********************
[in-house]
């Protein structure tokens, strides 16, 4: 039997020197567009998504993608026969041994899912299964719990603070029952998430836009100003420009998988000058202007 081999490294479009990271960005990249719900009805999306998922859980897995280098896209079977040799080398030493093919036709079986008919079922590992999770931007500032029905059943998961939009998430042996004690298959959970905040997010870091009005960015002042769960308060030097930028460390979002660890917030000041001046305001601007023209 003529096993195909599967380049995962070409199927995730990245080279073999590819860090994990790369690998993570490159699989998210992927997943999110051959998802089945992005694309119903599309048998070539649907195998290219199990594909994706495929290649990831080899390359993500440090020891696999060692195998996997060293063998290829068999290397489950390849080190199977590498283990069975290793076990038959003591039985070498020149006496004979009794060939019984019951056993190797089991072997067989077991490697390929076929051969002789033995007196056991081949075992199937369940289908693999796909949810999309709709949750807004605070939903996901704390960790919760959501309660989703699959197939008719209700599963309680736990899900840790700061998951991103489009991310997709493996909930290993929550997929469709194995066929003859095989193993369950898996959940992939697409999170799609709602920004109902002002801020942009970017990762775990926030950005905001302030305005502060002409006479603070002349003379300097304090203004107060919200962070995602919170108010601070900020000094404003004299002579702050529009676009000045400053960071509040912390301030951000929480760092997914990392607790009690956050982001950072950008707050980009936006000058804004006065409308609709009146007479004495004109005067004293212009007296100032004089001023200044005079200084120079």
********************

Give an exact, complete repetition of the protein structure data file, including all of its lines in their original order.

[in-house]
């Protein structure tokens, strides 16, 4: 039997020197567009998504993608026969041994899912299964719990603070029952998430836009100003420009998988000058202007 081999490294479009990271960005990249719900009805999306998922859980897995280098896209079977040799080398030493093919036709079986008919079922590992999770931007500032029905059943998961939009998430042996004690298959959970905040997010870091009005960015002042769960308060030097930028460390979002660890917030000041001046305001601007023209 003529096993195909599967380049995962070409199927995730990245080279073999590819860090994990790369690998993570490159699989998210992927997943999110051959998802089945992005694309119903599309048998070539649907195998290219199990594909994706495929290649990831080899390359993500440090020891696999060692195998996997060293063998290829068999290397489950390849080190199977590498283990069975290793076990038959003591039985070498020149006496004979009794060939019984019951056993190797089991072997067989077991490697390929076929051969002789033995007196056991081949075992199937369940289908693999796909949810999309709709949750807004605070939903996901704390960790919760959501309660989703699959197939008719209700599963309680736990899900840790700061998951991103489009991310997709493996909930290993929550997929469709194995066929003859095989193993369950898996959940992939697409999170799609709602920004109902002002801020942009970017990762775990926030950005905001302030305005502060002409006479603070002349003379300097304090203004107060919200962070995602919170108010601070900020000094404003004299002579702050529009676009000045400053960071509040912390301030951000929480760092997914990392607790009690956050982001950072950008707050980009936006000058804004006065409308609709009146007479004495004109005067004293212009007296100032004089001023200044005079200084120079």